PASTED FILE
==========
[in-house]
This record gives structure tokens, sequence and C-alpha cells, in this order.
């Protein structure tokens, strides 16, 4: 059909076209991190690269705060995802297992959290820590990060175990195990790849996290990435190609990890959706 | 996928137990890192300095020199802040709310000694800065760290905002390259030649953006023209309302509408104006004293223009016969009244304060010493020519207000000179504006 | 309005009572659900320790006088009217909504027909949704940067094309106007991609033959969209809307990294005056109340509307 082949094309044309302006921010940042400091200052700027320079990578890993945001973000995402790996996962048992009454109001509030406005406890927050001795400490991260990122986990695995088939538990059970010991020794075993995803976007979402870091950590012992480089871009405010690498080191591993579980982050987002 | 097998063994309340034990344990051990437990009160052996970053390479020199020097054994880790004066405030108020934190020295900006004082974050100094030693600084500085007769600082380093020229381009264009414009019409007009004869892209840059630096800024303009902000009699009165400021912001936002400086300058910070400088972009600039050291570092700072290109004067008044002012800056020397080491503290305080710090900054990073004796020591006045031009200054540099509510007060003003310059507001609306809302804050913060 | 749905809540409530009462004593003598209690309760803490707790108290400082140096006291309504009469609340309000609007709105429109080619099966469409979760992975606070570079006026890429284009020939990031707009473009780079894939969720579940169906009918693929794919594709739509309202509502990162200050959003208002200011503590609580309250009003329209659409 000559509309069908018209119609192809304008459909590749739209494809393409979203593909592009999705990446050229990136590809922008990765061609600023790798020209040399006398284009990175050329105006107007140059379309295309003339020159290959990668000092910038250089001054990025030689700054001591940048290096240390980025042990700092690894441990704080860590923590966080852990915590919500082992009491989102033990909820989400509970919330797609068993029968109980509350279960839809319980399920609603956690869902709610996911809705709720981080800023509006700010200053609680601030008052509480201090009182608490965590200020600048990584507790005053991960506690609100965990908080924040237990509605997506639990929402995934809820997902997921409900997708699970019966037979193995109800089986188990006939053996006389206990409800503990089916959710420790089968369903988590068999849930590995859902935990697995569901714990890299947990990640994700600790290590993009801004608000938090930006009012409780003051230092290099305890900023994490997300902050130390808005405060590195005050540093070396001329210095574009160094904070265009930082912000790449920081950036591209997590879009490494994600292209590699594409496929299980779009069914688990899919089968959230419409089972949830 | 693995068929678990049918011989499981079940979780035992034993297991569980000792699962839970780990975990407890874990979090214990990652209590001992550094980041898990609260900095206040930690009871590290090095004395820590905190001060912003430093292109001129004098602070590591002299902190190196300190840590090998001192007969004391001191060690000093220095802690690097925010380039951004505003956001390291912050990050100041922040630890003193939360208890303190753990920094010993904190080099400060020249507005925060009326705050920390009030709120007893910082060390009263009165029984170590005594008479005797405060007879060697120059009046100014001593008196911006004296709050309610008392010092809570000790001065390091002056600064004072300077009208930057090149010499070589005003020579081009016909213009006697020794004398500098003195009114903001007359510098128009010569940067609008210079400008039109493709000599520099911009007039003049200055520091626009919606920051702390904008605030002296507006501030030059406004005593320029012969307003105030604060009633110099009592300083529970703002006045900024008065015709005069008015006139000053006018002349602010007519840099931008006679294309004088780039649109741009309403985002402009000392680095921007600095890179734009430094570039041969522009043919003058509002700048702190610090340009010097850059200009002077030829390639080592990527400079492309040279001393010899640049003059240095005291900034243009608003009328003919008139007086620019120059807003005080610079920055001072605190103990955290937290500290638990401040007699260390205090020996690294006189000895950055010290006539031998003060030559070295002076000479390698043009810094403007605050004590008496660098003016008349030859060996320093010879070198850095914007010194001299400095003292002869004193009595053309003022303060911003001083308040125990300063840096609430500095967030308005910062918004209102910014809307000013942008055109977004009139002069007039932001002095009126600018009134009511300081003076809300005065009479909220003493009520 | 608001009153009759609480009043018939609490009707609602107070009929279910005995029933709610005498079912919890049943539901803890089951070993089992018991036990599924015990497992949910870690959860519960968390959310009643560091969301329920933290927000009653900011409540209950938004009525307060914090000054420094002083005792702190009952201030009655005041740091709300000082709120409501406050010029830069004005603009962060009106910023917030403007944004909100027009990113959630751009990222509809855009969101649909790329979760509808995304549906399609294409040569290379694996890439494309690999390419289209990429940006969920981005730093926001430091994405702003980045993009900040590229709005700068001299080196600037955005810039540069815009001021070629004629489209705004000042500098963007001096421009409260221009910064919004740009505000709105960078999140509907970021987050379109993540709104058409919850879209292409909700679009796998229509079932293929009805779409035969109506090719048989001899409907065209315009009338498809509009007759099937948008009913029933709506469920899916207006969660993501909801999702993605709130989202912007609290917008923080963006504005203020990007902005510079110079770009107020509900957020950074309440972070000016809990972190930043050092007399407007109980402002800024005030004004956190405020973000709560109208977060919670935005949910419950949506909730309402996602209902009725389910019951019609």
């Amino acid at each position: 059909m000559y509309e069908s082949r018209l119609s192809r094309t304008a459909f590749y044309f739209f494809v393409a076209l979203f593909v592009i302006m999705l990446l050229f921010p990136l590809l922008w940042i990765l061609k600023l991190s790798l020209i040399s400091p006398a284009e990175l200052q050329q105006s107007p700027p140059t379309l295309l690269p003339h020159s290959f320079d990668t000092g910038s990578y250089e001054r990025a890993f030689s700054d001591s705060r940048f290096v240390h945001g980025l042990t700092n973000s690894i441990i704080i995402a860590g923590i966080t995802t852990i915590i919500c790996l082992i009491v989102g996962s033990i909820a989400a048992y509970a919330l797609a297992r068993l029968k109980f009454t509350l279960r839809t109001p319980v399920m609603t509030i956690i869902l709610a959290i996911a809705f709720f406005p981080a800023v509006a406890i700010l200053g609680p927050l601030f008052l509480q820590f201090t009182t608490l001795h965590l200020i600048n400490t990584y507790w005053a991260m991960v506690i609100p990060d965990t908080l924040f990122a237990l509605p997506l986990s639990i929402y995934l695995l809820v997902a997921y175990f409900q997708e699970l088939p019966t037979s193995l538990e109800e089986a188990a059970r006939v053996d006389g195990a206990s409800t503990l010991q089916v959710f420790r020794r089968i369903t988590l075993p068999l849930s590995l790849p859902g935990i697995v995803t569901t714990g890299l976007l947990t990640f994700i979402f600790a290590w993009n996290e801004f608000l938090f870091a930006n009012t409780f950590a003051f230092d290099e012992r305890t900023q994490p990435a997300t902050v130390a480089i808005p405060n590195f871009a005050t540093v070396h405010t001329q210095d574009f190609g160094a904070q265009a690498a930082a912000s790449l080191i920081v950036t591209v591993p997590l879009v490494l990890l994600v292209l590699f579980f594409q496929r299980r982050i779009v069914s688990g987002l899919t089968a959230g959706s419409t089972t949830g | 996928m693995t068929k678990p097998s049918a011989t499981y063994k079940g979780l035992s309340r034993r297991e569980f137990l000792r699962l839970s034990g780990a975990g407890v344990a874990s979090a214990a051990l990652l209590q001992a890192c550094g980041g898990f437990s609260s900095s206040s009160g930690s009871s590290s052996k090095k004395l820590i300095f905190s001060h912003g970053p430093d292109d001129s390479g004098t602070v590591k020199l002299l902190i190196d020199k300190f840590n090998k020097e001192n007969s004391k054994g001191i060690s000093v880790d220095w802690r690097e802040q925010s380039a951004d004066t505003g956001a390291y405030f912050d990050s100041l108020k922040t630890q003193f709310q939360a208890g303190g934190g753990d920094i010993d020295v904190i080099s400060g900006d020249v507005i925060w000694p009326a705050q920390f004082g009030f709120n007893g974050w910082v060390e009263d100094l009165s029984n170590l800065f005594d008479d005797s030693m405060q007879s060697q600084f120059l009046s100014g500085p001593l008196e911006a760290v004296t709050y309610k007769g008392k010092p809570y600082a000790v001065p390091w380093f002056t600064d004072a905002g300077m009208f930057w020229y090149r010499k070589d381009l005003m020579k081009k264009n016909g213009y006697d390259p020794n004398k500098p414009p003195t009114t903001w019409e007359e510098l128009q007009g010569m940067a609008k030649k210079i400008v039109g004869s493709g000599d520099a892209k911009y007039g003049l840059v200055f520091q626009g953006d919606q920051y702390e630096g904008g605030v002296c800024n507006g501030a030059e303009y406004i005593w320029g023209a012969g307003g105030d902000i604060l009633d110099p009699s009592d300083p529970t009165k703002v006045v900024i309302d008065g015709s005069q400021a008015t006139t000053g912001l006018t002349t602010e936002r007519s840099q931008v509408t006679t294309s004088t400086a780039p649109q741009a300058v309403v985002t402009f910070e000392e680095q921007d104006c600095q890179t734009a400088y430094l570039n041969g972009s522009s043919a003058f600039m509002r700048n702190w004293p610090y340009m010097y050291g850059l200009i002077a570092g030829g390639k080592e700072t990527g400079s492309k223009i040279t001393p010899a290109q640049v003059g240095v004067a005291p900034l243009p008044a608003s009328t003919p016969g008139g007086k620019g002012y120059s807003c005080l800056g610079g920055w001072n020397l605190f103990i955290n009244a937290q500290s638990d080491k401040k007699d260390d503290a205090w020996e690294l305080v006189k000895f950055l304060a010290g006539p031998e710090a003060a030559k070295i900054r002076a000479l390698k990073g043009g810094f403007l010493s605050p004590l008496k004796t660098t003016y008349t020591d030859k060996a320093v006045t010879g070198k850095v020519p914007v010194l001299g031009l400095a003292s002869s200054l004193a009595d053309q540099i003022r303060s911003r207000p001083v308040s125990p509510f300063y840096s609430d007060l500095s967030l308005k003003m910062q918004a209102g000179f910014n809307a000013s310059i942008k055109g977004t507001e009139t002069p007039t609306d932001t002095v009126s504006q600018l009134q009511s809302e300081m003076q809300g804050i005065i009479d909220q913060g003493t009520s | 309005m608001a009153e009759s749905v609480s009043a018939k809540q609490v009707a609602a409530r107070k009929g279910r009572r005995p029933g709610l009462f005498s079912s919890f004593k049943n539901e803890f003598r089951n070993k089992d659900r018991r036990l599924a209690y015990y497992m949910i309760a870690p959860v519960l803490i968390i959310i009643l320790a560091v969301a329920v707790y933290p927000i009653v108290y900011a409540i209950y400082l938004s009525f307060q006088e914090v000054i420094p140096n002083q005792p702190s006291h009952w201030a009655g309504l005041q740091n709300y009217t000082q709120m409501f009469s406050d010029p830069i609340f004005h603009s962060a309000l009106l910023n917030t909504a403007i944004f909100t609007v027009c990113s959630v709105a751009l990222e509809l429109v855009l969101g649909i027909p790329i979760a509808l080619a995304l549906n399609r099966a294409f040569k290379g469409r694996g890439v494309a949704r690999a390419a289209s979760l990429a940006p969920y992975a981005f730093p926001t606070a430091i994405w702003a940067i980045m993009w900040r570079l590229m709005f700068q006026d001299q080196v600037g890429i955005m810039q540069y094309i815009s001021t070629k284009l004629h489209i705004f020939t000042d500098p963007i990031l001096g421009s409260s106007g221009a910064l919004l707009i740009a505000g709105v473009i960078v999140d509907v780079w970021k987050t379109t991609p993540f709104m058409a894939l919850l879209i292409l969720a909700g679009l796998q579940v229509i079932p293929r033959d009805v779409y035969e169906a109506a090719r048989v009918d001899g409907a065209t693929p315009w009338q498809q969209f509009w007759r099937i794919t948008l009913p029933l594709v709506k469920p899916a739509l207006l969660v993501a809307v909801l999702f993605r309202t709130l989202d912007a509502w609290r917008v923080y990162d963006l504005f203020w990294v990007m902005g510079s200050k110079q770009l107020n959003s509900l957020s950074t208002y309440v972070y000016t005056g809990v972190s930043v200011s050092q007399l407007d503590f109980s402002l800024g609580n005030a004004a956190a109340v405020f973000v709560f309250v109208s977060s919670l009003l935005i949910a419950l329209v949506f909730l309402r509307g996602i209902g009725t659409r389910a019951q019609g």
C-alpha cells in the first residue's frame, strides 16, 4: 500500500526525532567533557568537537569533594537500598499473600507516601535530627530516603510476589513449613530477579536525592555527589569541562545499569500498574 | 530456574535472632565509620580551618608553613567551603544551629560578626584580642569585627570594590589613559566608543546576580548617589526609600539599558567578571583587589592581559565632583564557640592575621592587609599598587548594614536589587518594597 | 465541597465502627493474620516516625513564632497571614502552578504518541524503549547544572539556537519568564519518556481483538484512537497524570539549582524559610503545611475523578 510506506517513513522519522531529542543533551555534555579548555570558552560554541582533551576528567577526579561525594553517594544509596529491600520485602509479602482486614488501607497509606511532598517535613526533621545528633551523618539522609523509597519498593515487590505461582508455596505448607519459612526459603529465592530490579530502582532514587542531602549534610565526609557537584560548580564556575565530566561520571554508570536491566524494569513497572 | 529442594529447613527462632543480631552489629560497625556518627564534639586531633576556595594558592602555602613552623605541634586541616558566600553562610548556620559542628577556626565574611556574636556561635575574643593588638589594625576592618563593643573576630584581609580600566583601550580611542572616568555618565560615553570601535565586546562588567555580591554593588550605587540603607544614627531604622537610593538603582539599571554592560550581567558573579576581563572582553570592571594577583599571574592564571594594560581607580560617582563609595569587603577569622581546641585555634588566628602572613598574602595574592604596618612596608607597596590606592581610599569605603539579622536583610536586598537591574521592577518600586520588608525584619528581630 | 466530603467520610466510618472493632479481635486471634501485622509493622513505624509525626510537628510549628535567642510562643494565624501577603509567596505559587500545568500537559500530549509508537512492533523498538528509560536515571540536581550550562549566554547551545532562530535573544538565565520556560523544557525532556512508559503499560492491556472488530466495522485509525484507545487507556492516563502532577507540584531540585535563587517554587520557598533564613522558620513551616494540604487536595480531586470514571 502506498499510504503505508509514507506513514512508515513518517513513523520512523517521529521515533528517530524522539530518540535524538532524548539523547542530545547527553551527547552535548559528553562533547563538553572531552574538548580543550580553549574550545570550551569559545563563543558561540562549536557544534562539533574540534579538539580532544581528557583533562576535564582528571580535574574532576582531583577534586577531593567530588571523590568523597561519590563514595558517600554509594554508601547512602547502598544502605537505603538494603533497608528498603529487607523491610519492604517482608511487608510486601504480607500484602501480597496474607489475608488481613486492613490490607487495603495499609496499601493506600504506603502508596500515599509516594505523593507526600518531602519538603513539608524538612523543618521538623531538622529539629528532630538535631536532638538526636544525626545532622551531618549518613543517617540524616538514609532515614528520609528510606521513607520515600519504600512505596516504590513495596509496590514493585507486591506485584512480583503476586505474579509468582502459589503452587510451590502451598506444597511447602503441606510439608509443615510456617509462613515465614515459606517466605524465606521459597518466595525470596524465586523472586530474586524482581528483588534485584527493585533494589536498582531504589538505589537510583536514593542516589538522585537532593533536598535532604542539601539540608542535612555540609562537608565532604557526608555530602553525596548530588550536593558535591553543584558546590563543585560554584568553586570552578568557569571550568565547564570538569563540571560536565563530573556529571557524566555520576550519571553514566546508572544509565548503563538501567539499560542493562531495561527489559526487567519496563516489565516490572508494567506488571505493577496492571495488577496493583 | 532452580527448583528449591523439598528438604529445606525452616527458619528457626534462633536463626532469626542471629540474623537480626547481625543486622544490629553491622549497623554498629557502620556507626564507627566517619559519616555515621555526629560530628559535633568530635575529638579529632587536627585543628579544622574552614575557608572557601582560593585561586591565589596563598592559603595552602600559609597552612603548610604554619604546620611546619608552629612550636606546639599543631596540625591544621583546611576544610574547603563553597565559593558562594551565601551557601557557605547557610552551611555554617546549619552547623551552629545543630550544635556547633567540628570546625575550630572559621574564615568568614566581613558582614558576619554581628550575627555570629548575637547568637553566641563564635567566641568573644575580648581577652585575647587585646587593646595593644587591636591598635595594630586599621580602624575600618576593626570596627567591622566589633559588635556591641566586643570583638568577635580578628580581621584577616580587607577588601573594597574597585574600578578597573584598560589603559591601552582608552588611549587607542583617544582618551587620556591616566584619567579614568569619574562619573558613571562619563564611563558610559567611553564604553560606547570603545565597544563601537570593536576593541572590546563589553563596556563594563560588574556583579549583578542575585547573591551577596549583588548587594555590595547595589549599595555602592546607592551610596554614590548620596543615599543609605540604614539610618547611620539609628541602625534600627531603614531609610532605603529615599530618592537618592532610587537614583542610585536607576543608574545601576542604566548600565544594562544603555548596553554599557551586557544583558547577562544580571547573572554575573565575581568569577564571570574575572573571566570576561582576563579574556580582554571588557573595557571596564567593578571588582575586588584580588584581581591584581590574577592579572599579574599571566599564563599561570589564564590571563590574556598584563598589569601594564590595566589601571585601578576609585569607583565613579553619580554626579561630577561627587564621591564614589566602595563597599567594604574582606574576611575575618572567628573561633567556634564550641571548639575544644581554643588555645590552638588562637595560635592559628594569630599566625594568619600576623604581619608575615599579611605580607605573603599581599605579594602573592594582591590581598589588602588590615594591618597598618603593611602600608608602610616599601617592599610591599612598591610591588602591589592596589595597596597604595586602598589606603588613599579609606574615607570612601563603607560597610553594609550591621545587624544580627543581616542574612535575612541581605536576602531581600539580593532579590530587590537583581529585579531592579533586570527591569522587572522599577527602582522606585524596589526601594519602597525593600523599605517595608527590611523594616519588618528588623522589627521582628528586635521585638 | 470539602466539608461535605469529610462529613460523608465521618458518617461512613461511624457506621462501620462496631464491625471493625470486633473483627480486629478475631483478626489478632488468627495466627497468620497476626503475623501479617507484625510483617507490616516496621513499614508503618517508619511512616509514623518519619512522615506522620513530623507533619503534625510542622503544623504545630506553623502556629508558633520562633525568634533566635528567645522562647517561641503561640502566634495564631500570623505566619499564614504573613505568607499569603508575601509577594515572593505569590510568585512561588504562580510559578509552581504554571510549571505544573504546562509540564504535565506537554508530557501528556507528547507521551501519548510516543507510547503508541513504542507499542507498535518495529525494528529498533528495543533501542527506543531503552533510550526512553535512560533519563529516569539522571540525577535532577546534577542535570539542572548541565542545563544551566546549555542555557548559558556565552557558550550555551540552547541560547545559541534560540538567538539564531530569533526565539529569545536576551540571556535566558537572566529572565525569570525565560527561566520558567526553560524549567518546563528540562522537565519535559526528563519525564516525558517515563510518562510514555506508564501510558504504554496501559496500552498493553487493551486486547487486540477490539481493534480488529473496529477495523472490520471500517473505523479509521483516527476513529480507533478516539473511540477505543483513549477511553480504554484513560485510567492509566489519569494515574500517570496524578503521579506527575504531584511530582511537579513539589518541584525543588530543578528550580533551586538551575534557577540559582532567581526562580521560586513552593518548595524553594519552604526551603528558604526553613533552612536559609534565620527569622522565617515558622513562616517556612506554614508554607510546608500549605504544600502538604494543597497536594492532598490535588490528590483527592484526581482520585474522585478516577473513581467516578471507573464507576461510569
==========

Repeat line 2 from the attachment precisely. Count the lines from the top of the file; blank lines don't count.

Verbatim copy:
This record gives structure tokens, sequence and C-alpha cells, in this order.